"In a bid to save both time and money, some of the [pharmaceutical] industry's biggest names are experimenting with new ways to pool early-stage research, effectively taking a leaf out of the "open-source" manual that gave the world Linux software. If it takes off, the approach could break the mold of current drug research and speed the development of tomorrow's life-saving medicines for diseases from cancer to autism. At the University of Oxford on Wednesday, two more companies -- Pfizer and Eli Lilly -- signed up for the first phase of the concept by joining existing backers GlaxoSmithKline and Novartis in an unusual public-private research partnership. As supporters of the international Structural Genomics Consortium (SGC), the rivals give cash and scientific resources for work into the three-dimensional structure of proteins -- important for drug discovery -- even though all the findings are made available to scientists worldwide without restriction. In all, the SGC has secured $49 million in new funding. Next year, a far more ambitious scheme is slated to take cooperation to another level by promoting open-access, patent-free research right up to mid-stage "proof of concept" clinical trials, known as Phase II. The bold idea calls for drugmakers to trade exclusivity for the chance to get in on the ground floor of new therapies. After the initial sharing phase, companies could cash in by developing their own versions of any new medicines...."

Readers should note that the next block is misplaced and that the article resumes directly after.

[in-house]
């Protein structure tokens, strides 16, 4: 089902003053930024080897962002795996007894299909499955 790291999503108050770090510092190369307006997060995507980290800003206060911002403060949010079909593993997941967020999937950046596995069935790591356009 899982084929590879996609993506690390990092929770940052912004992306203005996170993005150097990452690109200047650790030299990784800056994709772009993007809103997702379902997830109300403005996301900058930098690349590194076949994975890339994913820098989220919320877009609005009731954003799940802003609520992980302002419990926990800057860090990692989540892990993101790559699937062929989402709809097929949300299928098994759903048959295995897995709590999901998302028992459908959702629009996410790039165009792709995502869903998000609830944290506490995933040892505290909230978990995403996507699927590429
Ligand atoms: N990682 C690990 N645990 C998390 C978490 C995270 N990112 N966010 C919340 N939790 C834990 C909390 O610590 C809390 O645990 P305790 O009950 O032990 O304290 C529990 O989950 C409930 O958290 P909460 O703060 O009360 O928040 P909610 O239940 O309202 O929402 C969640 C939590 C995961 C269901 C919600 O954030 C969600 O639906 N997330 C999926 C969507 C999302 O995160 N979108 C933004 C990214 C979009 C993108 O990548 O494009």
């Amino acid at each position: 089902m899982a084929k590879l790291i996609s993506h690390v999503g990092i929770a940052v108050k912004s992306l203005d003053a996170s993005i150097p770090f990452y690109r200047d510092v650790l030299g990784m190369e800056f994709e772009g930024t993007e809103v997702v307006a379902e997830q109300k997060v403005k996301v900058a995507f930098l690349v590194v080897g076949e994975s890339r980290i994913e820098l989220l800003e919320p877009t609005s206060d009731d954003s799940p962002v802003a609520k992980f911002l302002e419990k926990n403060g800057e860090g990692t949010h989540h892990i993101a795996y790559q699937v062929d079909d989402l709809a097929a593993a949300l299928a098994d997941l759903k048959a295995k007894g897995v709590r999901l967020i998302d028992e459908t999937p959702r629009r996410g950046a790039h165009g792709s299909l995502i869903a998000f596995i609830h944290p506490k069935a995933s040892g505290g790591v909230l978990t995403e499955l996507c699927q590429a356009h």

Posted: 28 Sep 2011 11:23 AM PDT
"The international Structural Genomics Consortium (SGC) today announced $48.9 million in new funding has been attained. This renewed investment will allow the SGC to further develop its open access research program to support drug discovery and the development of new medicines. The announcement comes as the SGC on June 30 successfully completed its second phase of funding (2007-2011). Formed in 2004, the SGC is supported by public and private sector funding and all of its findings are made available to the global research community without restriction....New members of the consortium are Eli Lilly Canada and Pfizer Inc. The other consortium funders comprise the Canadian Institutes for Health Research, GlaxoSmithKline, the Novartis Research Foundation, the Ontario Ministry of Research and Innovation, and the Wellcome Trust...."